|2014||Florida Atlantic ($1 million), Southern Miss ($1.4 million), and Western Carolina ($480,000)|
|2015||Middle Tennessee ($1.5 million), La.-Monroe ($1.6 million), and Charleston Southern ($500,000)|
|2016||Western Kentucky ($1.3 million), Kent State ($1.5 million), and UT Chattanooga ($500,000)|
|2017||Fresno State ($1.4 million), Colorado State ($1.5 million), and Mercer ($600,000)|
So, the money’s nice, but it’s not the biggest reason why Saban likes playing so often in Atlanta. There’s the competition, the prestige, the exposure and even the new stadium. But those things factor into something else — recruiting.
“You always want to play on the big stage as you’re being recruited,” Forristall said. “Knowing Alabama plays on the big stage and in those big games, you want to go play against the best. That may have been something that swayed my decision.”
Another venue Alabama likes to frequent is AT&T Stadium in Arlington, Texas, which also has an annual kickoff game. Have you noticed how many players the Crimson Tide have from the Lone Star State? There are 10 scholarship players on this year’s team from Texas, including starting quarterback Jalen Hurts, plus walk-ons.
Saban’s first experience with Atlanta as a coach dates back to his initial season at LSU in 2000, when the Tigers struggled through the first half of the season and even lost to UAB, 13-10. They bounced back to 7-4, with the coach lobbying for what he thought was the best possible bowl invitation.
“My committee didn’t want LSU,” Stokan said.
That’s because in 1996 LSU played Clemson in the Peach Bowl. While Clemson sold out its ticket allotment, LSU didn’t seem too interested. Saban promised to rally the fans and promote the game. He came through. Within a day of the pairings being announced, LSU sold a record 16,421 tickets. It also beat No. 15 Georgia Tech, 28-14
“I stuck my neck out for Nick and he’s a loyal guy,” Stokan said.
Fast-forward to 2008 and the first Chick-fil-A Kickoff Game and Alabama was at the top of the wish list of potential teams, plus Saban sort of owed him. The Crimson Tide handled No. 9 Clemson and sparked the dynasty run that’s still ongoing.
“He said, ‘Yeah, we have to win Alabama recruiting and we have to finish second in Georgia, and if we do we’ll play for a national championship,’” Stokan said.
There wasn’t a specific plan, per se, but an idea that grew over time, the roots of which included a conversation between former Alabama athletic director Mal Moore and Stokan.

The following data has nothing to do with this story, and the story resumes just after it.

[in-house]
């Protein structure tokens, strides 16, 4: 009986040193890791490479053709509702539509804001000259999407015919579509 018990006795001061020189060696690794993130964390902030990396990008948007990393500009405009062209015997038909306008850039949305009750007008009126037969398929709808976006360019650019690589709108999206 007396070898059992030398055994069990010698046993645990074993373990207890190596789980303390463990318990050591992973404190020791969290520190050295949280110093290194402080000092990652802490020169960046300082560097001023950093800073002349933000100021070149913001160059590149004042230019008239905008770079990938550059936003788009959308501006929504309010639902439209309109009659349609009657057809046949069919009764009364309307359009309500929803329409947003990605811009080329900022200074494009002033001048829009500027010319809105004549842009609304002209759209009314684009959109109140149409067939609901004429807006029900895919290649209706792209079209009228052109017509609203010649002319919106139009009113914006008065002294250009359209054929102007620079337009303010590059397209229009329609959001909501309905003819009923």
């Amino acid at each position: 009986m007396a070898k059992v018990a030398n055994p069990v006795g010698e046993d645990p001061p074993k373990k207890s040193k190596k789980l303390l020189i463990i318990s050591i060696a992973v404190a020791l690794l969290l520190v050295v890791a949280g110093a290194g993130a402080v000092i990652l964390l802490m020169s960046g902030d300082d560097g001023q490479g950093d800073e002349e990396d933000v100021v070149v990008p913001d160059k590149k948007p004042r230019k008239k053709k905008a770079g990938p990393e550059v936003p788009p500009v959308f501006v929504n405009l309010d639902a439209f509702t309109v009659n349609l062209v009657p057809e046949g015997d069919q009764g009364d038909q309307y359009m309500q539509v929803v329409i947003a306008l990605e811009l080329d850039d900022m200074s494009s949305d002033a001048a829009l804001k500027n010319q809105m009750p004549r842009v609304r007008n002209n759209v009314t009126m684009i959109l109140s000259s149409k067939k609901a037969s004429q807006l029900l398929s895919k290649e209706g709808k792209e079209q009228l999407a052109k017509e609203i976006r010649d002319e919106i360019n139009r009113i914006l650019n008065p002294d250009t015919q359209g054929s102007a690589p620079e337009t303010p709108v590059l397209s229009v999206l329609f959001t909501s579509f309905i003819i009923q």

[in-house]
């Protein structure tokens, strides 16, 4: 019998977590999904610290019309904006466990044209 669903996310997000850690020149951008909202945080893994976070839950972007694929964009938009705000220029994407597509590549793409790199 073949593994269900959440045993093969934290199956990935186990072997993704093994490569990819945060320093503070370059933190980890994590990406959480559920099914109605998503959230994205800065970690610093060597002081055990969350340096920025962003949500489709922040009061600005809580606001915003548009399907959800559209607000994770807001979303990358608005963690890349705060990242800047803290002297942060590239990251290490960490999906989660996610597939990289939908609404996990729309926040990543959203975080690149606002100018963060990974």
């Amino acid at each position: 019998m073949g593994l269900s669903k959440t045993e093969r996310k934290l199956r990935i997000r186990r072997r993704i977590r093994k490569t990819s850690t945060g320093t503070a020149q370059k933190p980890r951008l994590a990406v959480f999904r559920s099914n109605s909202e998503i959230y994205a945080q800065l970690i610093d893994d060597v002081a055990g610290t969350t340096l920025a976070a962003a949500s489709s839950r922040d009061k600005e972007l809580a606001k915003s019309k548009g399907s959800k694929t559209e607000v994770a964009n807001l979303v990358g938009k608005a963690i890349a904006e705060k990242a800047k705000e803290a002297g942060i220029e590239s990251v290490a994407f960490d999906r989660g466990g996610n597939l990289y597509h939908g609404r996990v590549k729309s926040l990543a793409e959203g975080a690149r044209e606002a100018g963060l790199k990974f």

It was 2002 and they were at the College Football Hall of Fame in South Bend, Ind., for the annual enshrinement ceremony. While walking through its halls, Moore turned to him and said, “Gary, there’s nothing of Bear Bryant.”
The Hall had been in Notre Dame’s back yard since 1995, but it wasn’t drawing many fans or corporate sponsorships. Attendance had gone from approximately 115,000 to 65,000 and its future looked as stagnant as an Indiana winter.
Stokan made up his mind: “This belongs in Atlanta.”
He started working on a relocation proposal but the city was already behind a move to create a NASCAR Hall of Fame. It stayed on the back-burner until NASCAR opted for Charlotte, N.C., and then began the push. It took four years to become reality in 2009.
“We’re just blessed,” he said. “We’re in a great city. I call it the college football epicenter, mecca and capital because the passionate fans from all of the ACC and SEC schools live in metro Atlanta. I think we have the No. 1 or No. 2 alumni base of all those schools living in metro Atlanta, plus it’s an easy drive.”
Meanwhile, other major pieces fell into place. The SEC Championship Game became so successful it was copied by other leagues. While the Peach Bowl hoped to be a bigger player in the BCS, it went the opposite direction when the NCAA approved a 12-game regular season by creating a big event at the front end of the schedule.
Finally, with the creation of the College Football Playoff followed by the NFL’s Falcons building their impressive $1.5 billion home, Atlanta’s transformation was complete. Not only will Mercedes-Benz Stadium serve as the site for the biggest season opener in college football history Saturday, but host the National Championship Game for the first time.
“We wanted the tenants that were going to come in here and play to feel like this was their home field, this was their stadium, and that’s how we designed it,” Falcons CEO and president Rich McKay said.
“We truly tried to design it with the SEC in mind. We tried to design it with the College Football Championship in mind. We tried to design it with all of the major events in mind.”
Alabama could benefit the most this season, with two more potential visits if it can win its fourth straight SEC West title, and advance in the playoff for the third straight year. It would be fitting considering how it and Atlanta have benefitted so much from one another of late.
While Alabama has been the kings of college football, with four national championships under Saban, Atlanta has developed into not just the epicenter, mecca, or capital of the sport, but the home of college football.
“It’s been a great run, a great journey,” Stokan said. “It’s pretty cool.”